Cache Auto-config

Client browsers can have all options configured manually, or they can be configured to download a autoconfig file (every time the startup), which provides all of the information about your cache setup. Each URL referenced (be it the URL that you typed, or the URL for a graphic on the page yet to be retrieved) is checked against the list of rules. You should keep the list of rules as short as possible, otherwise you could end up slowing down page loads - not at the cache level, but at the browser.

Web server config changes for autoconfig files

The original \**Netscape documentation for the proxy autoconfig file suggested Available at the filename proxy.pac for Proxy AutoConfig files. Since it's possible to have a file ending in .pac that is not used for autoconfiguration, browsers require a server returning an autoconfig file to indicate so in the mime type. Most web servers do not automatically recognize the .pac extension as a proxy-autoconfig file, and have to be reconfigured to return the correct mime type (application/x-ns-proxy-autoconfig).


On some systems Apache already defines the autoconfig mime type. The Apache config file mime.types is used to associate filename extensions with mime types. This file is normally stored in the apache conf directory. This directory also contains the access.conf and httpd.conf files, which you may be more familiar with editing. As you can probalby see, the mime.types file consists of two fields: a mime type on the left, the associated filename extension on the right. Since this file is only read at startup or reconfigure, you will need to send a HUP signal to the parent apache process for your changes to take affect. The following line should be added to the file, assuming that it is not already included:

application/x-ns-proxy-autoconfig       pac

Example 6-1. Restarting Apache

cd /usr/local/lib/httpd/logs
kill -HUP `cat`

Internet Information Server

(?nothing here yet?)


(? or here ?)

Autoconfig Script Coding

The autoconfig file is actually a Java function, put in a file and served by your standard web server program. Don't panic if you don't know Java, since this section acts as a cookbook. Besides: the basic structure of the Java language is quite easy to get the hang of, especially if you have previous programming experience, whether it be in C, Pascal or Perl.

The Hello World! of auto-configuration scripts

If you have learned a programming language, you probably remember one of the most basic programs simply printing the phrase Hello World!. We don't want to print anything when someone tries to go to a page, but the following example is similar to the original Hello World program in that it's the shortest piece of code that does something useful.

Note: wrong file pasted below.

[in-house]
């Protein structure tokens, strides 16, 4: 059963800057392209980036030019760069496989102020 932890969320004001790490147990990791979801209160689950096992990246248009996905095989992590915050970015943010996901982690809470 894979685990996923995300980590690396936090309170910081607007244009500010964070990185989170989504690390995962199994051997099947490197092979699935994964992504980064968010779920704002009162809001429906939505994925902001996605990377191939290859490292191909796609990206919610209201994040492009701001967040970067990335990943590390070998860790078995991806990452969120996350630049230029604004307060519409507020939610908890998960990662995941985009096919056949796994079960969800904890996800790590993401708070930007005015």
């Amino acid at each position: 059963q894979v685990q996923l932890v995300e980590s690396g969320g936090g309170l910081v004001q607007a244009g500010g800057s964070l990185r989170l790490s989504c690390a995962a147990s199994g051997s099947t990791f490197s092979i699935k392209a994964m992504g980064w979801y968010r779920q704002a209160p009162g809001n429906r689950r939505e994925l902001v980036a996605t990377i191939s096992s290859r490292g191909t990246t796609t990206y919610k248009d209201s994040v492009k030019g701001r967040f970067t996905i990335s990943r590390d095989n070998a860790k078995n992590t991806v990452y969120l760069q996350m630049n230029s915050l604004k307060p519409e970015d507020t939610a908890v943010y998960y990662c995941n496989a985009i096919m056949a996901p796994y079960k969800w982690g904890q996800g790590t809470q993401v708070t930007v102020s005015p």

The following simply connects direct to the origin server for every URL, just as it would if you had no proxy-cache configured at all.

Example 6-2. A very basic autoconfig file

function FindProxyForURL(url, host) {
	return DIRECT;

The next example gets the browser to connect to the cache server named cache.domain.example on port 3128. If the machine is down for some reason, an error message will be returned to the user.

Example 6-3. Connecting to a cache server

function FindProxyForURL(url, host) {
	return "PROXY cache.domain.example:3128";

Example 6-4. Connecting to a cache server, with failover

function FindProxyForURL(url, host) {
	return "PROXY cache.domain.example:3128; DIRECT";

As you may be able to guess from the above, returning text with a semicolon (;) splits the answer returned into two sub-strings. If the first cache server is unavailable, the second will be tried. This provides you with a failover mechanism: you can attempt a local proxy server first and, if it is down, try another proxy. If all are down, a direct attempt will be made. After a short period of time, the proxy will be retried.

A third return type is included, for SOCKS proxies, and is in the same format as the HTTP type:

return "SOCKS socks.domain.example:3128";

If you have no intranet, and require no exclusions, you should use the above autoconfig file. Configuring machines with above autoconfig file allows you to add future required exclusions very easily.

Auto-config functions

Web browsers include various built-in functions to make your autoconfig coding as simple as possible. You don't have to write the code that does a string match of the hostname, since you can use a standard function call to do a match. Not all functions are covered here, since some of them are very rarely used. You can find a complete list of autoconfig functions (with examples) at